Many times I have been invited to someone’s home and have been treated like one of the family. It’s a powerful, healing experience. And nothing feels so much like being part of the family of Christ than being invited to someone’s home, welcomed warmly in, provided for while you’re there, and pursued relationally. A simple cup of coffee shared on your couch can be a sweet retreat for someone’s heart.
6. Inviting reflects God’s invitation to us.
Even as I strive to make my home a safe place for my husband, children, friends, neighbors, and church family, the idea of a safe place is really just metaphorical, right? Because I can’t truly make sure you are safe in my home—you could trip and break your leg. Someone else could barge in and make you uncomfortable. All your troubles follow you into my house and they’ll follow you out. But in the cozy nest of my heart where I am safekeeping you, you will find safety and love. That safety and love doesn’t exist because I’m so great—it exists because God’s Spirit dwells in me. God is our true refuge and rock, our true safe place. And He is the original Inviter, the original Initiator, the original Pursuer. What joy! And what a gift that our simple act of inviting others into our homes is a reflection of how God invites us into communion and relationship with Him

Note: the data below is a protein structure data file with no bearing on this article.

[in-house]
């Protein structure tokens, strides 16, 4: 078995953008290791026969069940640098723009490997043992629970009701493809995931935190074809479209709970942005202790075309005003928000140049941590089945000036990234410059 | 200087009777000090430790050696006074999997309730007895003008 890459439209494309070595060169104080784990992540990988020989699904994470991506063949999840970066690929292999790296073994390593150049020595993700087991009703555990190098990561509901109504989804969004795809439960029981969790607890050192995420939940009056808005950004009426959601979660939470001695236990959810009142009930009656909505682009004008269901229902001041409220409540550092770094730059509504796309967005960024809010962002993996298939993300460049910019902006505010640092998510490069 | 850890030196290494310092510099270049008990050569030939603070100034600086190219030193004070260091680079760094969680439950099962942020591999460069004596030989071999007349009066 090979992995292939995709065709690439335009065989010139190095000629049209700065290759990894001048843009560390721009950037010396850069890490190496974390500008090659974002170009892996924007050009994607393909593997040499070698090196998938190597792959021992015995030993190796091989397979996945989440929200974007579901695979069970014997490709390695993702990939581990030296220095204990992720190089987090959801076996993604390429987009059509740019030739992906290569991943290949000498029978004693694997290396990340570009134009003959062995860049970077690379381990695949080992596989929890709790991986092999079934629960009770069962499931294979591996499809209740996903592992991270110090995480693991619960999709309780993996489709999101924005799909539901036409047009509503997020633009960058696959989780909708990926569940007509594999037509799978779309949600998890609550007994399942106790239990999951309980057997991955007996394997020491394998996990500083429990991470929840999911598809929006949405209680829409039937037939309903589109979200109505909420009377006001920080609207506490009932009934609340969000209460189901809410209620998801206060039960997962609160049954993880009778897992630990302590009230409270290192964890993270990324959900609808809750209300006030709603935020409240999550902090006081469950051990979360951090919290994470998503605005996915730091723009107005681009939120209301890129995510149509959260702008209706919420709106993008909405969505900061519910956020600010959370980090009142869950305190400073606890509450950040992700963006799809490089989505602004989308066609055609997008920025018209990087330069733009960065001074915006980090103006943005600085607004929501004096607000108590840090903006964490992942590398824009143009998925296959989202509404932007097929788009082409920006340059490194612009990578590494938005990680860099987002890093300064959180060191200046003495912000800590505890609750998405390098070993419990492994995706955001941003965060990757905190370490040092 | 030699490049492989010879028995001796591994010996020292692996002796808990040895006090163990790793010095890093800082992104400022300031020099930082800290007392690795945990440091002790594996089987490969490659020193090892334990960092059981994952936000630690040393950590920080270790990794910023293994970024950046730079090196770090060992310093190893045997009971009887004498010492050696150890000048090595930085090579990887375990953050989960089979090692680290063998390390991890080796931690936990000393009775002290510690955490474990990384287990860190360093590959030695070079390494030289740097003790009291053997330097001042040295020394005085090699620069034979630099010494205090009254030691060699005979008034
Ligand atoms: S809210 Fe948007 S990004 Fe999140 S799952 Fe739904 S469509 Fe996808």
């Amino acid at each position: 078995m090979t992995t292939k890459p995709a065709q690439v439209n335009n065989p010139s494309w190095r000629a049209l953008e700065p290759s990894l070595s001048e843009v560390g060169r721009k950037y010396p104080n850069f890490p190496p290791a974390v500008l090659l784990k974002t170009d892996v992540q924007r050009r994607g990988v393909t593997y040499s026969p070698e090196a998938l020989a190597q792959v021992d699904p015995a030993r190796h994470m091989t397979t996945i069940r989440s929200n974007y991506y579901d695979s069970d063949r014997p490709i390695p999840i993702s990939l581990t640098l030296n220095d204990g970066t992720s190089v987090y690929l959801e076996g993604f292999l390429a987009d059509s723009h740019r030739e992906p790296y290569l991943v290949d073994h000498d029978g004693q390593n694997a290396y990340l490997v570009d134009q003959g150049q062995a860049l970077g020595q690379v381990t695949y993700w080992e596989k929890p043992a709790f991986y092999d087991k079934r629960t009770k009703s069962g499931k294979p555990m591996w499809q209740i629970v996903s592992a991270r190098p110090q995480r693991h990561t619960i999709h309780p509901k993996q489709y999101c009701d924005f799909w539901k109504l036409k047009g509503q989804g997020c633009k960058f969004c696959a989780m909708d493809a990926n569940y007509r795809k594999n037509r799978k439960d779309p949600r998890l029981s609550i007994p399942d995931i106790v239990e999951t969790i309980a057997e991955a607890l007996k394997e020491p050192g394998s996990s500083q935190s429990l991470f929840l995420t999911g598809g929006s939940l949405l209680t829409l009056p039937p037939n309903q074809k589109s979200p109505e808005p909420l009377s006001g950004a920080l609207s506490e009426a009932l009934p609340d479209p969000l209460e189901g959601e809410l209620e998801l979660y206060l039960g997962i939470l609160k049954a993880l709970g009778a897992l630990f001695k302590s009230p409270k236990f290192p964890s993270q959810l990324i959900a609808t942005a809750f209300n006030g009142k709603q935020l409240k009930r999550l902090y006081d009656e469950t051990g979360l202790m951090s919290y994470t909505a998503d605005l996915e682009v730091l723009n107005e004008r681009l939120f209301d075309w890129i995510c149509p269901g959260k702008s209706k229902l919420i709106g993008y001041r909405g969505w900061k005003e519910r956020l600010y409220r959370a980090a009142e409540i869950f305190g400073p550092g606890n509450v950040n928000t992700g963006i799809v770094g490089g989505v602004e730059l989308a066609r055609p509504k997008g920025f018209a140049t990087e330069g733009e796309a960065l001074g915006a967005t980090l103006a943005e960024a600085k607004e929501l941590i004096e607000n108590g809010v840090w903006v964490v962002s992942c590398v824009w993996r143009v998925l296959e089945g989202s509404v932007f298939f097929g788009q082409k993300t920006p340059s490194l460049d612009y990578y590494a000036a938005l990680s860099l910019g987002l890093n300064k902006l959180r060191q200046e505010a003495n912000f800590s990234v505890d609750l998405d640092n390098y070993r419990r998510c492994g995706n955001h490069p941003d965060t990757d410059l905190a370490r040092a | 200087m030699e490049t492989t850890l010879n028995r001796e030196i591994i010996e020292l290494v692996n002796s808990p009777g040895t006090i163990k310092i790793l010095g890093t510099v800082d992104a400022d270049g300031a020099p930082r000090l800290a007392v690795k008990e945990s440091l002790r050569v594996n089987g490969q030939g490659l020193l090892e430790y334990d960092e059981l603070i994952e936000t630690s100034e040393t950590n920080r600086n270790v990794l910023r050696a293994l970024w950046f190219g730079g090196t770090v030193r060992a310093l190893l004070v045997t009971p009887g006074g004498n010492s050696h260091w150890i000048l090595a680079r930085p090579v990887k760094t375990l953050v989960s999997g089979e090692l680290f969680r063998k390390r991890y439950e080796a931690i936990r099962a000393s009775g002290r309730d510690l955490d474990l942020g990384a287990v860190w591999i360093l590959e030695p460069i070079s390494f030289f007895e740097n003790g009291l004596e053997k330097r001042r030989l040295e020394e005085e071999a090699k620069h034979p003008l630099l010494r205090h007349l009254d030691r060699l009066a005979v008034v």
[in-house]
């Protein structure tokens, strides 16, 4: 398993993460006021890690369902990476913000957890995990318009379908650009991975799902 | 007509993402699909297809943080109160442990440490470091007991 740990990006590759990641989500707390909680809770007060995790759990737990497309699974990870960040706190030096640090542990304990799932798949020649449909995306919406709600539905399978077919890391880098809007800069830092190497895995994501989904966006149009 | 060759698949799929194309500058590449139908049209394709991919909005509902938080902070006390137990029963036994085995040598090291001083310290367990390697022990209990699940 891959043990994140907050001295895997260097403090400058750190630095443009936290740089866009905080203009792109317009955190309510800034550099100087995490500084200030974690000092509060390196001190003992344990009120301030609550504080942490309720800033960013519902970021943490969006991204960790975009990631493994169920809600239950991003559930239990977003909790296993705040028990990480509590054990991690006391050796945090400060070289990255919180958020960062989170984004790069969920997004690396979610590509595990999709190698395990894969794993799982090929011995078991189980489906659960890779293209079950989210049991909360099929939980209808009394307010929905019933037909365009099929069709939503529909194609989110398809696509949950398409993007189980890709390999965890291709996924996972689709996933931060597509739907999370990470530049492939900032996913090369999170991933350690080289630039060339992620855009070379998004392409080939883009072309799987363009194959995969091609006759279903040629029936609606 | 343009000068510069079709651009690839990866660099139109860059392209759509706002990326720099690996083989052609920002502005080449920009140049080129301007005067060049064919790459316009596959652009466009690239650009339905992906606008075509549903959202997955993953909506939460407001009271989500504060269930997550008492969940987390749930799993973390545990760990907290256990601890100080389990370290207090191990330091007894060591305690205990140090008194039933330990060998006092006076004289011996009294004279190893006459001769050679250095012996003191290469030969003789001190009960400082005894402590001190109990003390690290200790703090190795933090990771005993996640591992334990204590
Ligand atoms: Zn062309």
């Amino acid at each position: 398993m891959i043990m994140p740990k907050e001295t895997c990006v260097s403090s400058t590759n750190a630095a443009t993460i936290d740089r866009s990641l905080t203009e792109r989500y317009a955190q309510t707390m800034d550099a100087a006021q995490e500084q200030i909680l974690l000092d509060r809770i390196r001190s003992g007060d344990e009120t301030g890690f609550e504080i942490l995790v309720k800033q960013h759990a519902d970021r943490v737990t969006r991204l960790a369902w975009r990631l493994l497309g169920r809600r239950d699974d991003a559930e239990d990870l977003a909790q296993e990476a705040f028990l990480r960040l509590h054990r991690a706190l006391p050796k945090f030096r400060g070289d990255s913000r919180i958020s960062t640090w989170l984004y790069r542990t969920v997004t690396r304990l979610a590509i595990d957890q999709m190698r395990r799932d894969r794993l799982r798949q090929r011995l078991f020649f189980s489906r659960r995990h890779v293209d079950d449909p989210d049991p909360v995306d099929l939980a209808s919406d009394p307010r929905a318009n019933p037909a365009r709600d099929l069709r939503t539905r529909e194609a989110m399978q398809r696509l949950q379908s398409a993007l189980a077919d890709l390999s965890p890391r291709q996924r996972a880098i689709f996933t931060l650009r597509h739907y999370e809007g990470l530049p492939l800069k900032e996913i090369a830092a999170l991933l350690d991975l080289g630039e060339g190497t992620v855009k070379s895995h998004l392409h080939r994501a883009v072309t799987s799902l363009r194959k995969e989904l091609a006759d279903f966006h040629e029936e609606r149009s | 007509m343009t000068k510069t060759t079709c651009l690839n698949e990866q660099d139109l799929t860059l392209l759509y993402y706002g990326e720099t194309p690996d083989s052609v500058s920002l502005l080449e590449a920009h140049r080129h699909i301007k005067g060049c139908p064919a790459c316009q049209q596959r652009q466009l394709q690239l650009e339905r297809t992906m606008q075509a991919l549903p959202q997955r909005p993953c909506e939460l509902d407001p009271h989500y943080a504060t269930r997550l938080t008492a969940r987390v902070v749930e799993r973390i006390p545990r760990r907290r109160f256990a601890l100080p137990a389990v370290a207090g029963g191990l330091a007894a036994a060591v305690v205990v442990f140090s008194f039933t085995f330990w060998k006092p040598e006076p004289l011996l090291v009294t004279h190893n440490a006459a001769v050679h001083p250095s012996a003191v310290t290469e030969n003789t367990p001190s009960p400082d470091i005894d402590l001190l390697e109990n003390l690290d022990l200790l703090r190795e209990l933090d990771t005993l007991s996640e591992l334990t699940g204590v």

What are your hesitations about inviting others into your home? What are your fears? What are examples of other people in your life who do this well? How do you feel when invited to their homes? Who is someone you can invite over in the next couple of weeks? What can you do to make them feel safe and seen while they are in your home?